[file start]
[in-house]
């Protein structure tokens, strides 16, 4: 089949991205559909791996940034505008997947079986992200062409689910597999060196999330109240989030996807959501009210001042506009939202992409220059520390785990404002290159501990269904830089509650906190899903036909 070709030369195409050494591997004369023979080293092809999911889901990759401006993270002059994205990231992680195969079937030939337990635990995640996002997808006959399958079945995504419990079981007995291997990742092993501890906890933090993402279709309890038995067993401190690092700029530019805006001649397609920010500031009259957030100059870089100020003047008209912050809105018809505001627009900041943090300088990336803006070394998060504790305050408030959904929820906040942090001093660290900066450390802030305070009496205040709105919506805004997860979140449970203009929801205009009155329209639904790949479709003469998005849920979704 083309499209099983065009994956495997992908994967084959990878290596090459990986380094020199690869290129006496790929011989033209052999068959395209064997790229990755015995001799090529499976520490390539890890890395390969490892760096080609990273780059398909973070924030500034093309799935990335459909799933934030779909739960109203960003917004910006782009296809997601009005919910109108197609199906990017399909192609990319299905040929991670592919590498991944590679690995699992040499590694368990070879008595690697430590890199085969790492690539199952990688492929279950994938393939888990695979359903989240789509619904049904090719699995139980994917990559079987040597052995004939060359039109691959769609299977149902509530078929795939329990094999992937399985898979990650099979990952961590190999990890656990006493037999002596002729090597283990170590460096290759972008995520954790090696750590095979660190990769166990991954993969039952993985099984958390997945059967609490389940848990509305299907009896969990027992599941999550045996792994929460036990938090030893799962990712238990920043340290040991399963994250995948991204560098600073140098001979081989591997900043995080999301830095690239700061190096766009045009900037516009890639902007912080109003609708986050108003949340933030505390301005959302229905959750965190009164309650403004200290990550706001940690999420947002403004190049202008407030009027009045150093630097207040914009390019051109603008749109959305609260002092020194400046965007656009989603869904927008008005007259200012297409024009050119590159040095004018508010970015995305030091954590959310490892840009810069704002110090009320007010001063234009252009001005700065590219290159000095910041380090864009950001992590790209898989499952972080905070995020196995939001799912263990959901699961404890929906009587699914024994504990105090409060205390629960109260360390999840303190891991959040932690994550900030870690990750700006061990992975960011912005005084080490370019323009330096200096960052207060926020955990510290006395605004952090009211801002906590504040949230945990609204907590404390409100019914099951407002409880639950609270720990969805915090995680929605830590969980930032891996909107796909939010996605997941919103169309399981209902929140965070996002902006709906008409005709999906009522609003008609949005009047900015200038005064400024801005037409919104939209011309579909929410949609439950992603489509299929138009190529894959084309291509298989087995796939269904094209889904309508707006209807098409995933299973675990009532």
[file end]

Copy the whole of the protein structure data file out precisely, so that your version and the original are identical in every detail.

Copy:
[in-house]
């Protein structure tokens, strides 16, 4: 089949991205559909791996940034505008997947079986992200062409689910597999060196999330109240989030996807959501009210001042506009939202992409220059520390785990404002290159501990269904830089509650906190899903036909 070709030369195409050494591997004369023979080293092809999911889901990759401006993270002059994205990231992680195969079937030939337990635990995640996002997808006959399958079945995504419990079981007995291997990742092993501890906890933090993402279709309890038995067993401190690092700029530019805006001649397609920010500031009259957030100059870089100020003047008209912050809105018809505001627009900041943090300088990336803006070394998060504790305050408030959904929820906040942090001093660290900066450390802030305070009496205040709105919506805004997860979140449970203009929801205009009155329209639904790949479709003469998005849920979704 083309499209099983065009994956495997992908994967084959990878290596090459990986380094020199690869290129006496790929011989033209052999068959395209064997790229990755015995001799090529499976520490390539890890890395390969490892760096080609990273780059398909973070924030500034093309799935990335459909799933934030779909739960109203960003917004910006782009296809997601009005919910109108197609199906990017399909192609990319299905040929991670592919590498991944590679690995699992040499590694368990070879008595690697430590890199085969790492690539199952990688492929279950994938393939888990695979359903989240789509619904049904090719699995139980994917990559079987040597052995004939060359039109691959769609299977149902509530078929795939329990094999992937399985898979990650099979990952961590190999990890656990006493037999002596002729090597283990170590460096290759972008995520954790090696750590095979660190990769166990991954993969039952993985099984958390997945059967609490389940848990509305299907009896969990027992599941999550045996792994929460036990938090030893799962990712238990920043340290040991399963994250995948991204560098600073140098001979081989591997900043995080999301830095690239700061190096766009045009900037516009890639902007912080109003609708986050108003949340933030505390301005959302229905959750965190009164309650403004200290990550706001940690999420947002403004190049202008407030009027009045150093630097207040914009390019051109603008749109959305609260002092020194400046965007656009989603869904927008008005007259200012297409024009050119590159040095004018508010970015995305030091954590959310490892840009810069704002110090009320007010001063234009252009001005700065590219290159000095910041380090864009950001992590790209898989499952972080905070995020196995939001799912263990959901699961404890929906009587699914024994504990105090409060205390629960109260360390999840303190891991959040932690994550900030870690990750700006061990992975960011912005005084080490370019323009330096200096960052207060926020955990510290006395605004952090009211801002906590504040949230945990609204907590404390409100019914099951407002409880639950609270720990969805915090995680929605830590969980930032891996909107796909939010996605997941919103169309399981209902929140965070996002902006709906008409005709999906009522609003008609949005009047900015200038005064400024801005037409919104939209011309579909929410949609439950992603489509299929138009190529894959084309291509298989087995796939269904094209889904309508707006209807098409995933299973675990009532």